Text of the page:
- Development & Aid
- Economy & Trade
- Human Rights
- Global Governance
- Civil Society
Wednesday, May 4, 2016
In this column, Johan Galtung, rector of the TRANSCEND Peace University and author of "50 Years - 100 Peace and Conflict Perspectives" (www.transcend.org/tup), writes that waging war turns states into criminals.
- Nobody has brought this simple message to the world like the Perdana Global Peace Foundation in Kuala Lumpur, Malaysia. As the leader, Mahathir Mohamad, Malaysia’s fourth prime minister, says: “Peace for us simply means the absence of war. We must never be deflected from this simple objective”.
So they organise compelling exhibitions and conferences to highlight the atrocities and horrors of war, starting with World War I, often in cooperation with the Muhammadiyah Yogyakarta University in Indonesia.
A very clear message from the Southeastern part of the world to the Northwestern part: Stop It! All your rules of war add up to its legitimation: wars get ever worse as measured by the percentage of non-combatant, civilian casualties – from about 10 percent in World War I to 90 percent in the Vietnam war and other wars at the end of the 20th century. They dare refer to crimes as “unintended consequences” or “collateral damage”.
Take Norway, a “peace nation”, as an example, not the United States and Israel with their concept of being chosen, and their exceptionalism. See what Norway does against the spirit of U.N. Security Council resolution 1973 aimed at protecting civilians, promoting a cease-fire and mediating a political solution in Libya. And against U.N. Charter Article 2 outlawing the use of war.
According to testimony given by pilots to the Norwegian Broadcasting Corporation, 25 percent of the bombing was planned with targets selected in advance. The rest were chosen by the pilots who, 40,000 feet up, decided that buildings, roads and people they saw were targets: “We were told to fly into an enormous area the size of Southern Norway and search for targets ourselves. We were used to clearance from somebody on the ground, but did not get it.”
But they did get regime change. Norway obeyed orders, doing its part.
This is criminal activity, like mass murderers gone amok shooting wildly, killing whatever moves. Who ordered it? The Labour Party prime minister, foreign minister and defence minister in a “red-green” (meaning brown) coalition. Who did it? The pilots.
According to the Nuremberg Tribunal, the latter cannot claim they only followed orders; and according to the Tokyo Tribunal the former cannot claim that they were unaware of what happened. It is the duty of the pilots to assess the legality of what happens, and of the politicians to know what happens.
The case is now being made at the European Human Rights Court in Strasbourg, the International Criminal Court (where Norway does not enjoy U.S. protection), and the Norwegian Constitutional Court.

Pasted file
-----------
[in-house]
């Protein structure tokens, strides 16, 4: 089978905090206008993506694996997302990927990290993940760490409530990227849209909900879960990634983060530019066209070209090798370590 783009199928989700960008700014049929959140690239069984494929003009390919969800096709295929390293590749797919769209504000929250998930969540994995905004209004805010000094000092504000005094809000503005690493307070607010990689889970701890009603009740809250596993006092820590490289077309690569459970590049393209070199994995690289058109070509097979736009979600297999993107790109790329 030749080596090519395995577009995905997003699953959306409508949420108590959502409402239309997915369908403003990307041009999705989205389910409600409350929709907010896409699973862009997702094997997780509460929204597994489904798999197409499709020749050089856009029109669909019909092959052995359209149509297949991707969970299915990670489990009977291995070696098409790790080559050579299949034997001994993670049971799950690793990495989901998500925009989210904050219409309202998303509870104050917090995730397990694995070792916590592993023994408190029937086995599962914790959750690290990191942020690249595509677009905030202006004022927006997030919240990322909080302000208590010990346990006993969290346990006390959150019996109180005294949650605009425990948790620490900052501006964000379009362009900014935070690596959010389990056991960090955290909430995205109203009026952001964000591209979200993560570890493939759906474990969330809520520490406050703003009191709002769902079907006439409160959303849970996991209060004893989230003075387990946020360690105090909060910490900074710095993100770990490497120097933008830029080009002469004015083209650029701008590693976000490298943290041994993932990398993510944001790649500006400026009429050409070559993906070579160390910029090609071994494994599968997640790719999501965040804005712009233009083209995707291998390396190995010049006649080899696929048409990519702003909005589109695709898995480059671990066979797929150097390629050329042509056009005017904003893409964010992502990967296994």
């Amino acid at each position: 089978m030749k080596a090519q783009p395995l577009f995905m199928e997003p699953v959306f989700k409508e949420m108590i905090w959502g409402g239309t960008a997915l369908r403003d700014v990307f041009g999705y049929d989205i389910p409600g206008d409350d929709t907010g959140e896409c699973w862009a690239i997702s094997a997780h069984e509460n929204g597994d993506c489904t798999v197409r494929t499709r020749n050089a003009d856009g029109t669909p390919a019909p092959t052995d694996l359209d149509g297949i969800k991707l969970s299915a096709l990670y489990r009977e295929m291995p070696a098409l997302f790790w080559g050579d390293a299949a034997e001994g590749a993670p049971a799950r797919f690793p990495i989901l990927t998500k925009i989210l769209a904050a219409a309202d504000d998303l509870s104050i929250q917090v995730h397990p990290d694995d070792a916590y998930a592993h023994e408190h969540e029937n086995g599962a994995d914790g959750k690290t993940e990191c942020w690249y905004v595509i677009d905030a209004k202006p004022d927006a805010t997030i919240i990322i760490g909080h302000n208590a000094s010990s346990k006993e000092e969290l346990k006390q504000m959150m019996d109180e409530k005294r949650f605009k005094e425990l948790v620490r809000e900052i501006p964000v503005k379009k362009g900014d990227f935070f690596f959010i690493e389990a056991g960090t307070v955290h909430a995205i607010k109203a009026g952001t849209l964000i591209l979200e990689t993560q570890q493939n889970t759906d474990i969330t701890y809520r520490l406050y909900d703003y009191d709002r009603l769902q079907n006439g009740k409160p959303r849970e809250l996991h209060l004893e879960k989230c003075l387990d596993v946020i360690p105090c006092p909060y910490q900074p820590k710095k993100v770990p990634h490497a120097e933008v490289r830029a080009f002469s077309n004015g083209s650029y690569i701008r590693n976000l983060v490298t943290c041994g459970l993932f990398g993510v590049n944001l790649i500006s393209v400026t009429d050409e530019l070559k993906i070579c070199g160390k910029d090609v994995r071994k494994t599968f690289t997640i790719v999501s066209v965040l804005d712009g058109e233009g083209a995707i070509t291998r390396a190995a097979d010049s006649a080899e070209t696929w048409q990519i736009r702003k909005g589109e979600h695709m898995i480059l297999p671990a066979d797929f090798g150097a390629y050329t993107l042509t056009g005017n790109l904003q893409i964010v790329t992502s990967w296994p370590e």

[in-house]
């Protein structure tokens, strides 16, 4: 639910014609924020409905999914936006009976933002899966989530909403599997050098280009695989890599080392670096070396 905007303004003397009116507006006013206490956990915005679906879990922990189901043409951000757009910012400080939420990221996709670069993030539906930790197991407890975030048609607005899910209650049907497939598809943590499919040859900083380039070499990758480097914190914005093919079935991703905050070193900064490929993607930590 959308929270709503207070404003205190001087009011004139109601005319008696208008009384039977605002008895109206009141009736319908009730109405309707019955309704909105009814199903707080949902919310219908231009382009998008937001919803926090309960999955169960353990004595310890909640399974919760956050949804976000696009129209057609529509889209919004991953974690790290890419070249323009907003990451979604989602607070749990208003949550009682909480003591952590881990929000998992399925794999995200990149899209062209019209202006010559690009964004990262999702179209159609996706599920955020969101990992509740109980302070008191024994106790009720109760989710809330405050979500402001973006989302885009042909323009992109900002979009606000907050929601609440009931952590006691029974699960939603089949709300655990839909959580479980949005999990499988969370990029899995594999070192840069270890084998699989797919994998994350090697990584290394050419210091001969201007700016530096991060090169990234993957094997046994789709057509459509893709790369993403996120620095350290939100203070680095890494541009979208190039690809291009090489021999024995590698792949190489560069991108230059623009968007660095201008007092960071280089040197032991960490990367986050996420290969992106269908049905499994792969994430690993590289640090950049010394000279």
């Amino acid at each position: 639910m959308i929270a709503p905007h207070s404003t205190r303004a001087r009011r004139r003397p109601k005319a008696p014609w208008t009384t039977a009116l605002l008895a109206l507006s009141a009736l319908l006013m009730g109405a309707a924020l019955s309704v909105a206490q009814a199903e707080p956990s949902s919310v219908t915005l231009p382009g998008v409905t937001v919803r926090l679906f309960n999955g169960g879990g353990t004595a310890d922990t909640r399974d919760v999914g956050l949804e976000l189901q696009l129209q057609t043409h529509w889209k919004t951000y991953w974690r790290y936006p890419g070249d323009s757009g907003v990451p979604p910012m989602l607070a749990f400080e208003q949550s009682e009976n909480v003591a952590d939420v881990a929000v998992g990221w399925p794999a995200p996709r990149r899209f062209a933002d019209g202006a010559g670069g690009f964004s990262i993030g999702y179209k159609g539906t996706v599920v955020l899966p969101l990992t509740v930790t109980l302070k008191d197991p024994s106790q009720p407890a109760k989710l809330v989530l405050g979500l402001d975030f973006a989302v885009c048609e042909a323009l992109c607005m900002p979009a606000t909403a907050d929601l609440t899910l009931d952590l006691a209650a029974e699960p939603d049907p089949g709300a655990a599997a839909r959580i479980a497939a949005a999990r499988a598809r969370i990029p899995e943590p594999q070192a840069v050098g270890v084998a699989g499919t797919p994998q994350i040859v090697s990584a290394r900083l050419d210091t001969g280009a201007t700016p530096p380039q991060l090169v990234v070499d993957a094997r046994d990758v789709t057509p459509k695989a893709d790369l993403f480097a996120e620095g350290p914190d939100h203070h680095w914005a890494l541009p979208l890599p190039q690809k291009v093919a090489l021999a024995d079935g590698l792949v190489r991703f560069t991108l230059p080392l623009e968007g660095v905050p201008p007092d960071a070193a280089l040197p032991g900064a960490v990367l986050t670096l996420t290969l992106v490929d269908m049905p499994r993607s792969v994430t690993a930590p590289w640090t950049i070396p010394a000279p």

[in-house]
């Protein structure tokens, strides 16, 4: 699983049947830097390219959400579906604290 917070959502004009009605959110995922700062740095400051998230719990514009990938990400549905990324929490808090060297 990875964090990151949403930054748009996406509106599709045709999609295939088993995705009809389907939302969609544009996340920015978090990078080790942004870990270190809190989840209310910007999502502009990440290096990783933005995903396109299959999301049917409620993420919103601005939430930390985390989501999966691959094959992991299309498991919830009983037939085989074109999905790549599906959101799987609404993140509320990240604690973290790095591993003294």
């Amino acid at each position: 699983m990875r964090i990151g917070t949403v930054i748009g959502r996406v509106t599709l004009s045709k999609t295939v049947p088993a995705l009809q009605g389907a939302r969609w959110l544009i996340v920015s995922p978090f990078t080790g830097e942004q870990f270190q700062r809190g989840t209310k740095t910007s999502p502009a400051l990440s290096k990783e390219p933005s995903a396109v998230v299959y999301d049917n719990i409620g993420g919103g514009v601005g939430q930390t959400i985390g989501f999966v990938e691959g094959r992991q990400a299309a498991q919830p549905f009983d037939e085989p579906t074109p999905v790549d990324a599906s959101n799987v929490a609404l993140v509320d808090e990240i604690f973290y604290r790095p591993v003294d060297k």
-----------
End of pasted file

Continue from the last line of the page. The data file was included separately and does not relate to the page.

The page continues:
They will encounter incomprehension in Norway: We, the perfect ones? Crimes?
But we must globalise crimes against humanity – a crime committed somewhere is a crime committed everywhere, like in the case of Chilean dictator Augusto Pinochet.
A criminal can in the future be arrested in any state in the world, extradited or tried where he is arrested. The Mother of parliaments in London showed the way as it also did for the war in Syria; a solvable crisis.
This would limit their freedom of travel as it already does for some top U.S. and Israeli politicians. But beyond that there is another approach: excommunicating such states from the inter-state system and the U.N., breaking or downgrading bilateral diplomatic relations.
Trade is not the issue; state legitimacy, unless that state itself takes action indicting the “warlords”, is. The present system gives a U.S. president the right almost single-handedly to press the nuclear button.
Where does this madness come from? From the Westphalia 1648 “peace” giving states the right to declare war?
That does not explain the concentration of the “right” to engage in mass murder at the top of the state pyramid.
The Abrahamic god kills massively – more in the Torah and the Bible than in the Qur’an; to be a King Dei gratia, by the grace of god, bestows the same right on kings, transferred to their successors – the presidents and prime ministers.
Not strange that we find most belligerence in the West. Democracy or not, it does not matter. The “grace of god” was transferred to the people, in vox populi vox Dei, leading to the grotesque idea that democracies have more of a mandate to kill. As if democracy was about killing and not about the non-violent transfer of power and resolution of conflicts. The exact opposite of, and the remedies, to war and killing.
We are moving in this direction. As inter-state war become more rare, wars will stand out as exceptional, illegitimate, and illegal under the U.N. Charter.
The old laws of nations applied to inter-state wars, but that distinction loses its significance as the world evolves. R2P – “responsibility to protect” (which authorises military intervention as a last resort) – kills in the territory of other states, unlike self-defence by defensive military in one’s own.
Could ulterior motives be behind the dubious idea of killing people to save people? Have all other means really been used? Not diplomats trained in promoting the interests of their own nation, but massive non-violent invasion from the outside as a buffer, protecting some while impeding others?
Deep mediation applied to all parties to the conflict, not only two chosen to fit the Abrahamic search for God vs Satan, translated into People vs Hitler and his likes; readily issuing Hitler-certificates?
Not strange if patriarchy and patriotism are yielding to parity and globalism. The Fifth Commandment, Thou shalt not kill, was for in-group only. But today we are ever more one big in-group.
Using states to kill makes the killers outlaws. Criminals. Stop it.